column it will articulate with the corresponding vertebrae and the one on top of it so it will make articulation with two vertebral bodies, so they have two facets}, but the tenth it has only one facet because it makes articulation with only the tenth vertebra. Now: 11th and 12th they are different from the others, they are floating, with one facet on the head like the 10th because they just articulate with one vertebra and no neck or tubercle. Slide # 8 is just to summary what we said about the 1st rib.

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The Thoracic Wall 29-10-2010 By: Nada Nammas There are some people they are unlucky they have an extra rib we call it the Cervical Rib it articulates with the last cervical vertebra, why they are unlucky because this rib compress the nerves and blood vesselsthat pass on

top of the first rib Q: can it be surgically removed? A: yeah we can remove it.

Actually they make condition that happens almost in 1% of people, and the Complication as you can see when
press on arteries the blood supply will be decreased to the muscle so we start having an ischemic pain,it is a visceral pain that we feel when there is lose of blood supply, it will also press on nerves so you will have Tingling sensations, and sometimes you will lose sensations in the respective area innervated by the compressed nerve, one of the treatments is to have the rib surgically removed.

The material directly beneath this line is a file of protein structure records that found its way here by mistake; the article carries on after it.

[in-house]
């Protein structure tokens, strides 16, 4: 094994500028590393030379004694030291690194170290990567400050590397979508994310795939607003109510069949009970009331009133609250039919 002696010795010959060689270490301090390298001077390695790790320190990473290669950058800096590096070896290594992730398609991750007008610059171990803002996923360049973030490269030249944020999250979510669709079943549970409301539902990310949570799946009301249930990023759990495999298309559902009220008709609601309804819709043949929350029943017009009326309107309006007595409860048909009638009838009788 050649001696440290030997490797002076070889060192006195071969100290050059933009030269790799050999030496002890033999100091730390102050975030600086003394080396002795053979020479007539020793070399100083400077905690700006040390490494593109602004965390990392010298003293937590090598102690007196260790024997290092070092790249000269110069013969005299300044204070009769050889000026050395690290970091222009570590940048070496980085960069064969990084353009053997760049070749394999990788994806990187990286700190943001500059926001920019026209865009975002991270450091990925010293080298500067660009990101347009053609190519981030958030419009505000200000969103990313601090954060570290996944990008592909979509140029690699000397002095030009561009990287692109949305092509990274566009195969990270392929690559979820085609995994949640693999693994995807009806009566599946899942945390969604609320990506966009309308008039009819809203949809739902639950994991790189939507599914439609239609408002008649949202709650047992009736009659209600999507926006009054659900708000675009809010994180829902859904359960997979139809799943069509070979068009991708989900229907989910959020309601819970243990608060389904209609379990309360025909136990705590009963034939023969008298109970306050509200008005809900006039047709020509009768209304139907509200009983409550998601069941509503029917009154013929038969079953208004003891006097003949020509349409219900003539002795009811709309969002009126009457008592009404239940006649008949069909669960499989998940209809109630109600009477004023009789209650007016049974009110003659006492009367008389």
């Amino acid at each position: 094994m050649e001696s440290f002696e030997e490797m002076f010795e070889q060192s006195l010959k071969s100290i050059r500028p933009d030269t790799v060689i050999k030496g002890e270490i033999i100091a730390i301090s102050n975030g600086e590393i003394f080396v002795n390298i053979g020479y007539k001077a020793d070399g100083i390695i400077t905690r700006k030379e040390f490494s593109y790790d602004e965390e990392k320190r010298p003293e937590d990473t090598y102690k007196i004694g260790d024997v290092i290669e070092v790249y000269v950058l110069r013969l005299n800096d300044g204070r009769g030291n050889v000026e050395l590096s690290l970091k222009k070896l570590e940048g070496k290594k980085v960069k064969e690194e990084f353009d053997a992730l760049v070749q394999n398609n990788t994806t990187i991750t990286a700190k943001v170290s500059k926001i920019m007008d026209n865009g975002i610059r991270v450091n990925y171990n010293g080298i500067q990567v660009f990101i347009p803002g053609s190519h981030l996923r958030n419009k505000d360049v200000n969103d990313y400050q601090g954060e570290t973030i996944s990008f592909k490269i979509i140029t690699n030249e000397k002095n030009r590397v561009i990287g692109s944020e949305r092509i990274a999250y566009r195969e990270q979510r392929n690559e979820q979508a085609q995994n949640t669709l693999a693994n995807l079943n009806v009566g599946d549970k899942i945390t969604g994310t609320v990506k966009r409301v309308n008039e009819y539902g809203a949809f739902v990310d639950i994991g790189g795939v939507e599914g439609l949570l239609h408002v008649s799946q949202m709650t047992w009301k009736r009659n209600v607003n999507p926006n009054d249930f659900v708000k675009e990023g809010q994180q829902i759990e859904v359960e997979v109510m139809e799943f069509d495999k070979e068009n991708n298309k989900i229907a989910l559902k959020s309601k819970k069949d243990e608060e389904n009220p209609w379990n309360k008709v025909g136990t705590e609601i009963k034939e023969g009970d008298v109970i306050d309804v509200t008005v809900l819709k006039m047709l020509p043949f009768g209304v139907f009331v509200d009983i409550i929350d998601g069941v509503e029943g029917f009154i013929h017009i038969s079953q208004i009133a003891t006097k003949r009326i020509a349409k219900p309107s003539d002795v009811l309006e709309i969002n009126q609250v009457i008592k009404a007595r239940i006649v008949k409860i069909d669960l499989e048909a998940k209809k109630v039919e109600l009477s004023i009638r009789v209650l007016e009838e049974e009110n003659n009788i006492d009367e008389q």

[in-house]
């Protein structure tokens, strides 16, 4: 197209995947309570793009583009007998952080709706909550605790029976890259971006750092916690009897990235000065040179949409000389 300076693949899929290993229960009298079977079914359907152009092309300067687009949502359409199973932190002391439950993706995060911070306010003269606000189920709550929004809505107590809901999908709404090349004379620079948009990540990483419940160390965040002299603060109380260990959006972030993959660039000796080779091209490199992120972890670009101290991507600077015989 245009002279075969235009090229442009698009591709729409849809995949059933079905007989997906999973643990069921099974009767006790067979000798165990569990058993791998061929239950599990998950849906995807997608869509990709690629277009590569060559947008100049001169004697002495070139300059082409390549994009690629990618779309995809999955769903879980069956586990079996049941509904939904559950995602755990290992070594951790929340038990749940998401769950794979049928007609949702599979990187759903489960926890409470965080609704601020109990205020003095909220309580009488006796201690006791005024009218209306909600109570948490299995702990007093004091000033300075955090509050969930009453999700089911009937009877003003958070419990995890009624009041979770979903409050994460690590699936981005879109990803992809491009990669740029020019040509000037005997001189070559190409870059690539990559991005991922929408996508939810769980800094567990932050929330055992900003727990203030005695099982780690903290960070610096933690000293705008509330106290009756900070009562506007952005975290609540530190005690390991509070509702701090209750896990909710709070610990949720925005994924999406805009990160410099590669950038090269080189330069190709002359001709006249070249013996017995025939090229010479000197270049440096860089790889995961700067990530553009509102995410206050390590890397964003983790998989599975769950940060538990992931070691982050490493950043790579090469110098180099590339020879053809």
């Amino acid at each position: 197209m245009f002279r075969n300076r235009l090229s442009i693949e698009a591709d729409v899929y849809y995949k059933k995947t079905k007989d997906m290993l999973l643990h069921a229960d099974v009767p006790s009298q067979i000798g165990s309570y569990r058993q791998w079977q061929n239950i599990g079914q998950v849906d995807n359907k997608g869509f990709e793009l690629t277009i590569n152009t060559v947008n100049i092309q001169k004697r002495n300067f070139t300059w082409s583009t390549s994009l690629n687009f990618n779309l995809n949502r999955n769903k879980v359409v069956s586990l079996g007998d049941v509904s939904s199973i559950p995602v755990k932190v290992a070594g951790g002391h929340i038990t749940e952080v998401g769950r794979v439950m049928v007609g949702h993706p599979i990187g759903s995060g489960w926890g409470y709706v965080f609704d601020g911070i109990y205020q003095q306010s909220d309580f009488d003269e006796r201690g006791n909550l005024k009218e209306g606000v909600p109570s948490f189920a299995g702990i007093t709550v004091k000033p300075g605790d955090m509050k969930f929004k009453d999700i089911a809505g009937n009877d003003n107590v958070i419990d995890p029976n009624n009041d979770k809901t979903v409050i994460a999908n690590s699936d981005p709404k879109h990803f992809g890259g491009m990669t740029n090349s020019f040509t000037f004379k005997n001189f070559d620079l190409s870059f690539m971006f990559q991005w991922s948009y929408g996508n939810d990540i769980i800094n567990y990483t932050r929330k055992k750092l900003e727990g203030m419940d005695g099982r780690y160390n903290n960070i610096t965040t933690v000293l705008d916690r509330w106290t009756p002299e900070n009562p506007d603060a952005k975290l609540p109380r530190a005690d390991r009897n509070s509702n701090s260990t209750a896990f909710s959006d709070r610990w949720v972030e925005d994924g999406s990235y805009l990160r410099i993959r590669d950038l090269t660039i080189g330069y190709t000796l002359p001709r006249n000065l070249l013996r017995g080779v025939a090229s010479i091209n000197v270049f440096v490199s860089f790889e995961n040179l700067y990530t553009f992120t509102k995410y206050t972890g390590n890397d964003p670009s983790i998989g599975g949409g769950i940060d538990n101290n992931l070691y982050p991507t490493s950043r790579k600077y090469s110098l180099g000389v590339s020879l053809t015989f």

So if u see slide # 10 the 1st rib is the flat one... and the cervical rib is clear on the left side. Another medical condition related to the anatomy of the thoracic cage and it happens sometimes in violence activity and accidents which is rib fractures most commonly the most affected the most prominent ones which
are the middle ones {from 5 to10} and like anything else it will break at the weakest area which the angle it will Present as a sever localized pain, a serious complication that accompany the fracture is "pneumothorax" When the rib penetrates through the pleural cavity that surrounds the lungs and allows the air to enter that cavity ..

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The Thoracic Wall